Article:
Windows 8: A Sneak Peek at Microsoft's Newest Client OS

The Developer Preview reveals huge changes for both devs and users

At Microsoft's first BUILD Conference in September 2011, the software giant finally took the wraps off Windows "8" (yes, it's still a code name) and described its vision for the future of PC computing. And although this upgrade doesn't appear to be too compelling for businesses, compared with Windows 7, I think Microsoft has hit the right balance and will see huge success with consumers and individuals that will put a serious dent in the momentum of Apple's iPad. The only problem? Windows 8 isn't expected until at least mid- to late-2012.

What Is It?

Windows 8 is the next major version of Windows on the desktop and the successor to Windows 7. From a user experience perspective, Windows 8 combines the interfaces and terminologies from Windows Phone 7 with the now "classic" desktop UI of Windows 7, providing a somewhat jarring experience when you navigate between apps that run in the two experiences.

The new Windows shell provides a Metro-style UI called the Start screen, which is what Microsoft describes as "touch first." This means that it's designed with multi-touch in mind, and it works wonderfully on touch-capable screens such as those that will be included on a coming generation of iPad-like slate PCs. But the new shell also works well with keyboard and mouse, and, for you tablet PC holdouts, with a stylus as well.

Although many will confuse this distinction, the new shell (i.e., the Start screen) isn't an app, or layer, on top of the old Windows desktop. It is in fact the shell, both logically and literally. You can still access a mostly complete Windows desktop, along with any now-legacy applications that run in that environment. However, that desktop is subordinate to the new shell. In fact, as far as the new shell is concerned, the desktop is just another app.

What makes this possible is a completely new Windows runtime called Windows Runtime (WinRT). This runtime replaces Win32, which was itself based on the so-called Win16 runtime that literally dates back to the first version of Windows in 1985. So these things don't change very often.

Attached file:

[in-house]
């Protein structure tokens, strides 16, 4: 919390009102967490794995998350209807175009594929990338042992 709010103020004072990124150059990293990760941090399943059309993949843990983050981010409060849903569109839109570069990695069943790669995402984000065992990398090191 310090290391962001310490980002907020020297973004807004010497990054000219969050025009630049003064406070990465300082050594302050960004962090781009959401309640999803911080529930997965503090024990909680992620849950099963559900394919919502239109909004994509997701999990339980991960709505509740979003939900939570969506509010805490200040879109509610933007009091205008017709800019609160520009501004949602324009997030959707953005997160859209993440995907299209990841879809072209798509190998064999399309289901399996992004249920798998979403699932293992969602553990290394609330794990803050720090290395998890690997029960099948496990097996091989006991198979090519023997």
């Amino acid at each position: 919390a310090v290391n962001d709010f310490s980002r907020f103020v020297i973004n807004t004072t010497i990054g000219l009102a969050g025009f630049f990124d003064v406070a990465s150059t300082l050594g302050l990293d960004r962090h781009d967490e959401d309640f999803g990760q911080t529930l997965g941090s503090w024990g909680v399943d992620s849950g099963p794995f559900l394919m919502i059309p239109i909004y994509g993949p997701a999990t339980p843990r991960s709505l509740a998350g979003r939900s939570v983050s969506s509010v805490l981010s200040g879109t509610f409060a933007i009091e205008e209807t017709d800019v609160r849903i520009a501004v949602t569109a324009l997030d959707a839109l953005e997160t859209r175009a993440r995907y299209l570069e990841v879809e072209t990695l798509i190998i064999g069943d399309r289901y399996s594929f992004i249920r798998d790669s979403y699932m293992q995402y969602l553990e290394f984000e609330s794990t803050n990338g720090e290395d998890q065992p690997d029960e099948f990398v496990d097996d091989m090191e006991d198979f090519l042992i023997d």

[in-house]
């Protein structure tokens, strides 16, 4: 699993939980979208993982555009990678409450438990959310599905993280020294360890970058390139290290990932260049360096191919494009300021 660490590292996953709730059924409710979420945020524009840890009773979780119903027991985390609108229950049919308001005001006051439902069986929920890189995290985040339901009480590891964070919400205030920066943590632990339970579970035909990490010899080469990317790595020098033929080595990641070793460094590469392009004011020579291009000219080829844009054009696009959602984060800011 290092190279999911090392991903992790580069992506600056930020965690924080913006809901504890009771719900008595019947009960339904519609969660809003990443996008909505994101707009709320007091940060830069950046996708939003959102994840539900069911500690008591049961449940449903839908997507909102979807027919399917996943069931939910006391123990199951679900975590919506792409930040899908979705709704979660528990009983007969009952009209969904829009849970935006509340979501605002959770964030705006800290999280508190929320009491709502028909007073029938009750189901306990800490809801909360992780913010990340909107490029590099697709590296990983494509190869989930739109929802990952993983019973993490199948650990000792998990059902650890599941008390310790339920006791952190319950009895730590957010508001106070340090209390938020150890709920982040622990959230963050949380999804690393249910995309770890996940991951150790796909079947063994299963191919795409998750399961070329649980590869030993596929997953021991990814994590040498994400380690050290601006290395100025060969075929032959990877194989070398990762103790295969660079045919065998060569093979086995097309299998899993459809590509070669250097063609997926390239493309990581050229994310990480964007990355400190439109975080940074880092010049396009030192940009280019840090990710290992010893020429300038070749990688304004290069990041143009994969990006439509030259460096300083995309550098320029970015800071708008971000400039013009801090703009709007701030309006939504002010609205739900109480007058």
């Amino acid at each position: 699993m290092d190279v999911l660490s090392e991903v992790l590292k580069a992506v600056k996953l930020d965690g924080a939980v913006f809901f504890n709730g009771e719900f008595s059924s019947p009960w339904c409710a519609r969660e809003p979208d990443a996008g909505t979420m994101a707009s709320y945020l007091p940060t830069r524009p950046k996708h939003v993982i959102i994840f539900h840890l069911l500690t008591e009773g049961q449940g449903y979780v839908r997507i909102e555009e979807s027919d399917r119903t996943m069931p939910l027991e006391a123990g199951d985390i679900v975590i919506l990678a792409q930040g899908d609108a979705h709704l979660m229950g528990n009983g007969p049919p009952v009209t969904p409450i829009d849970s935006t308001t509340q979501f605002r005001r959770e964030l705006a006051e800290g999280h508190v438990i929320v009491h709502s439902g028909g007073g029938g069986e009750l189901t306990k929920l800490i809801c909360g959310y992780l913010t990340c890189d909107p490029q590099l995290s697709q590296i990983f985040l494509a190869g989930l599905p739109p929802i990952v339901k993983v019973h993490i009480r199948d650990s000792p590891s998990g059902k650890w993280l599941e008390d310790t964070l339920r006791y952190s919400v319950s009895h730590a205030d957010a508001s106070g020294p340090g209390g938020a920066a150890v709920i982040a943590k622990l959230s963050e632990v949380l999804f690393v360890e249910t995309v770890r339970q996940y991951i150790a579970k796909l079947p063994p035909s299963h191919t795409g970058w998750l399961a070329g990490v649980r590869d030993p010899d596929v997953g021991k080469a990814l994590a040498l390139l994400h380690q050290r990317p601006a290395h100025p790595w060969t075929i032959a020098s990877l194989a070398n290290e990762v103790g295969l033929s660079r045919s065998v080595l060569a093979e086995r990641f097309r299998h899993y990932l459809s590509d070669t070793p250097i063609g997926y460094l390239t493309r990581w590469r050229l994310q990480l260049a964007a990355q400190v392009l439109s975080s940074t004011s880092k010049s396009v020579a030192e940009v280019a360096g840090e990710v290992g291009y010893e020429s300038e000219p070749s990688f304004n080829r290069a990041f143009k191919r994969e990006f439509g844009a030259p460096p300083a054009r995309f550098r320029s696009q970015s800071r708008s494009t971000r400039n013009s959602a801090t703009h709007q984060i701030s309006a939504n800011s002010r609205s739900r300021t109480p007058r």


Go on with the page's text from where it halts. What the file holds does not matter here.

WinRT provides APIs and classes that mimic what Microsoft previously provided in .NET, so they're logical, well-constructed, and well-understood by modern developers. But unlike .NET, WinRT isn't a layer on top of other technologies, or an abstraction of any kind. Instead, WinRT sits directly on the NT kernel and is the lowest-level way for developers to access new Windows features. Unlike previous shells and environments, however, WinRT is unique in that it provides developers with the same capabilities via web standards technologies such as HTML5 (HTML, CSS, and JavaScript) as it does via more traditional languages (e.g., C#, C, C++, Visual Basic) and presentation layers (XAML).

When Microsoft says it's "reimagining" Windows with this release, for once it's not hyperbole. For developers, Windows 8 brings a major new runtime and API set with the capabilities exposed by a new shell. For users, it brings a completely new and beautiful user experience that's as at home on iPad-like slates as it is on more traditional PCs. Users haven't had a change like this since Windows 95, and developers haven't seen a similar sea change since .NET a decade ago. The fact that Windows 8 affects both groups in equally seismic ways is proof positive of its importance. Windows 7 was about fixing what was wrong with Windows Vista and fine-tuning a stable base; Windows 8 is about surging ahead.


The New User Experience

How different is Windows 8 from its predecessors? Let's start with boot time. Using a non-shipping developer prototype slate PC, I've seen boot times of about 5 seconds.

On my own laptop, which isn't optimized for Windows 8, it's closer to 8 seconds when you factor out the dual-boot menu I've compulsively left in place "just in case." After the blink-and-you'll-miss-it boot process, you're presented with your first UI, a full-screen Lock screen that displays a background photo, prominent time and date, and a variety of notification icons using a very Windows Phone-esque presentation.

(Don't worry, that's a compliment.) You slide this screen up, using a finger swipe from the bottom of the screen or a right-click of the mouse, to log on. There are a couple of fun new ways to log on now in addition to traditional password: You can use a four-digit PIN password (as on a phone) or the new Picture Password, in which you use your own personally created sequence of taps and gestures over a personalized photo.